- Nemeth, K., Mayer, B., Sworder, B. J., Kuznetsov, S. A., Mezey, E. A practical guide to culturing mouse and human bone marrow stromal cells. Curr Protoc Immunol. 102, Unit 22F.12 (2013).
- Shahabipour, F., et al. Exosomes: Nanoparticulate tools for RNA interference and drug delivery. J Cell Physiol. [Epub ahead of print (2017).
- Lamichhane, T. N., et al. Emerging roles for extracellular vesicles in tissue engineering and regenerative medicine. Tissue Eng B. 21, (1), 45-54 (2015).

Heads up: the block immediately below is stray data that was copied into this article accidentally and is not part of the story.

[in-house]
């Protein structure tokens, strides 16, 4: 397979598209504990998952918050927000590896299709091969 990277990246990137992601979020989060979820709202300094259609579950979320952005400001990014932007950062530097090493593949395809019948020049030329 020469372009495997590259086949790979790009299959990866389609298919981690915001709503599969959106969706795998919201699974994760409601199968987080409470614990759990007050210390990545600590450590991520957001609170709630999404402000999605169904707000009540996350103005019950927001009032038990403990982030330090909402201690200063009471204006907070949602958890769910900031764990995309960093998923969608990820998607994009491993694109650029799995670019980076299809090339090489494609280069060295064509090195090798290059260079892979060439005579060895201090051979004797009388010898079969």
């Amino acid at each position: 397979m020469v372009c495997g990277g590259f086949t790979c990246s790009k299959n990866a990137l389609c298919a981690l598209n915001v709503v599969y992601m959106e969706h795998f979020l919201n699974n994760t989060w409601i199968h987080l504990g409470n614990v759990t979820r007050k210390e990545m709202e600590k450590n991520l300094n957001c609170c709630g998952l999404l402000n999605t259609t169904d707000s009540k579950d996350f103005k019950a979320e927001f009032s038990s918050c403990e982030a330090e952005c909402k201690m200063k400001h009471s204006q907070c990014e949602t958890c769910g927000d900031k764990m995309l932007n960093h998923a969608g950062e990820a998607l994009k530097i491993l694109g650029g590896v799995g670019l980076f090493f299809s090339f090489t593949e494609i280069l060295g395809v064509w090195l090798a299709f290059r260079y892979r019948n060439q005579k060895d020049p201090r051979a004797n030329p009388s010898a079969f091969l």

- Baumgart, T., et al. Large-scale fluid/fluid phase separation of proteins and lipids in giant plasma membrane vesicles. Proc Natl Acad Sci. 104, (9), 3165-3170 (2007).
- Sezgin, E., et al. Elucidating membrane structure and protein behavior using giant plasma membrane vesicles. Nat Protoc. 7, (6), 1042-1051 (2012).
- Lingwood, D., Ries, J., Schwille, P., Simons, K. Plasma membranes are poised for activation of raft phase coalescence at physiological temperature. Proc Natl Acad Sci. 105, (29), 10005-10010 (2008).
- Pandey, A. P., Sawant, K. K. Polyethylenimine: A versatile, multifunctional non-viral vector for nucleic acid delivery. Mater Sci Eng C Mater Biol Appl. 68, 904-918 (2016).